Each chapter explores numerous themes — from mental health to portrayal of transgender and queer persons — all while advancing through the plot. I can't call myself an expert on these topics, but from what I've seen in the game, each major theme has been handled carefully and with respect. Tell Me Why features the first playable transgender protagonist in a game from a major studio, and Dontnod has worked closely with not only Microsoft but also GLAAD (an organisation which fights for better trans representation in the media) to ensure an accurate and fair portrayal. These extra steps taken by Dontnod show. Tyler is a nuanced, multi-faceted character and doesn't suffer from traditional tropes often associated with transgender people in media. It's great to see diversity in video games, especially when it's handled this well.
When you're not talking to others or exploring the various locations, puzzles sporadically dotted throughout each of the game's chapters break up the gameplay. Although sometimes simplistic, puzzles such as figuring out a special code made up of pictures to unlock a door or working out the correct number of circuit breakers to power a house, make for an interesting change of pace from all the dialogue. The majority of these require you to go back through a children's book filled with stories written by the twins' mother to look for clues. The "Book of Goblins" has some decent children's literature tucked away in it, and some of the short stories are a surprisingly good read while trying to figure out a solution to a puzzle. I can't say too much about the book for fear of spoilers, but you'll be referring to it a lot, so be prepared for a bit of light reading.
Visually, Dontnod has done a fantastic job. Landscapes and environments are stunning. It's easy to get lost looking out onto a frozen lake or staring up at piercing Alaskan mountains. From character models to individual items, everything has been made to a high standard, but one area that lets Tell Me Why down is the facial animations. Pretty much every game in the Life is Strange series suffers from a distinct lack of facial movement, and so does Tell Me Why. Some are better than others, but it's often hard to try and figure out what emotion a character is trying to portray. The voice acting then becomes the only determiner in deducing a character's emotional state, and this is also shaky. A key moment which I was surprised by, for example, was nonchalantly shaken off by Tyler in a lifeless tone. At first, I had issues with Tyler's voicing, but as the game progressed, it felt as if the acting improved. This can't be said for some of the side characters who were often wooden or a little awkward. Again, this is something present in other Dontnod games, and I wish the developers could have ironed out the facial animations and voice acting with Tell Me Why.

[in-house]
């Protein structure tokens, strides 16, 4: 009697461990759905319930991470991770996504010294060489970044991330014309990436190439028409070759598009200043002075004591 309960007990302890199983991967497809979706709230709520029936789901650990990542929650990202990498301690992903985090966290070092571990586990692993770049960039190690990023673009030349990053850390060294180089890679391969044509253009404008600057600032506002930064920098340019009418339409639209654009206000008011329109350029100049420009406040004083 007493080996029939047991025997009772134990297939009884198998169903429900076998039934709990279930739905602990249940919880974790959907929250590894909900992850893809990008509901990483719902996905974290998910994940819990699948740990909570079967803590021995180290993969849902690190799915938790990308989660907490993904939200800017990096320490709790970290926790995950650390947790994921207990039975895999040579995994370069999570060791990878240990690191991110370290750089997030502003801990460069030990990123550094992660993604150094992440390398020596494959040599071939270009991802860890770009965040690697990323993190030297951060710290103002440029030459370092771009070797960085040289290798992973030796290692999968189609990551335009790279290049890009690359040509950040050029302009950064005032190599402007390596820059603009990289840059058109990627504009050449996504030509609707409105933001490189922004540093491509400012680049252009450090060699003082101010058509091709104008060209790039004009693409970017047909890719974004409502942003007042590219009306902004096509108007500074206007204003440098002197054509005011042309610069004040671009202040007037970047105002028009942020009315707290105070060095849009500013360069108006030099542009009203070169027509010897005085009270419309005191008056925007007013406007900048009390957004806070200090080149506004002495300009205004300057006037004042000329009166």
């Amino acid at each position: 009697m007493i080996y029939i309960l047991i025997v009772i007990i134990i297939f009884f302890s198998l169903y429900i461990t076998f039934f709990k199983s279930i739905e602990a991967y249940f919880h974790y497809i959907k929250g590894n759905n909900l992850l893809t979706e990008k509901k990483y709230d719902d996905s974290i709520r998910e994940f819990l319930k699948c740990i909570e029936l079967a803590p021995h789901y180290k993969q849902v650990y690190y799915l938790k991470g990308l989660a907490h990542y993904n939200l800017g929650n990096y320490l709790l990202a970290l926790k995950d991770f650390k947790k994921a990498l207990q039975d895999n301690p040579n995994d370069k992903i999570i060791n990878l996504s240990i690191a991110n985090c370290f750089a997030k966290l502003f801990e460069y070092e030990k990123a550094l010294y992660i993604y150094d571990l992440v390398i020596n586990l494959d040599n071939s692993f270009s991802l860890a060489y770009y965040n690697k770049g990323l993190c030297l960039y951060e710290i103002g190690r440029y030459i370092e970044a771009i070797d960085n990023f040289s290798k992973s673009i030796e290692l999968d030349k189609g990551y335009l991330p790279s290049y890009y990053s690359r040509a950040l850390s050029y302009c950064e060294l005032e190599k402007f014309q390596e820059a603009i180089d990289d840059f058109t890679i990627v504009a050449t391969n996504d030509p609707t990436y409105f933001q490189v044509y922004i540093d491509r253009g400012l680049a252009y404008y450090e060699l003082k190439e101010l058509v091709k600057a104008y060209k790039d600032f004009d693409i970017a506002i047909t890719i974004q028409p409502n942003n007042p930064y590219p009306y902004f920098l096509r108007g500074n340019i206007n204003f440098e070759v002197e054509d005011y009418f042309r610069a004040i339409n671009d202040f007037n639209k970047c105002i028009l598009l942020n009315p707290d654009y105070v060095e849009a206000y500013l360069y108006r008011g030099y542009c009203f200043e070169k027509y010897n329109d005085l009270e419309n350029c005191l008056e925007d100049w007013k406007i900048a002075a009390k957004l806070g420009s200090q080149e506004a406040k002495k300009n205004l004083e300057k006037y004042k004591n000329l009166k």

SummaryOverall, Tell Me Why has an engaging narrative that will keep you glued until the end. Although it's not as emotional an experience as the Life is Strange series, there's more than enough there for you to care about the character's outcomes and work towards a good ending. The memory mechanic provides for some tough decision making, and the light puzzles break up the heavy dialogue and exploration, which makes for a satisfying gameplay experience. It's just a shame that Tell Me Why is dragged down somewhat by poor facial animations and some shaky voice acting at times, but if you can get past that, there's an intense and enjoyable story here that's been crafted and handled well on several different fronts.
EthicsThe reviewer spent about 12 hours exploring Delos County and unravelling Tell Me Why's mysteries. Achievements were only live for the first chapter of the game, but the list was not viewable. The game was played on an Xbox One S and a PC consisting of an i7 7700k, GTX 1080ti and 16GB of RAM. A code was provided by Microsoft for this review.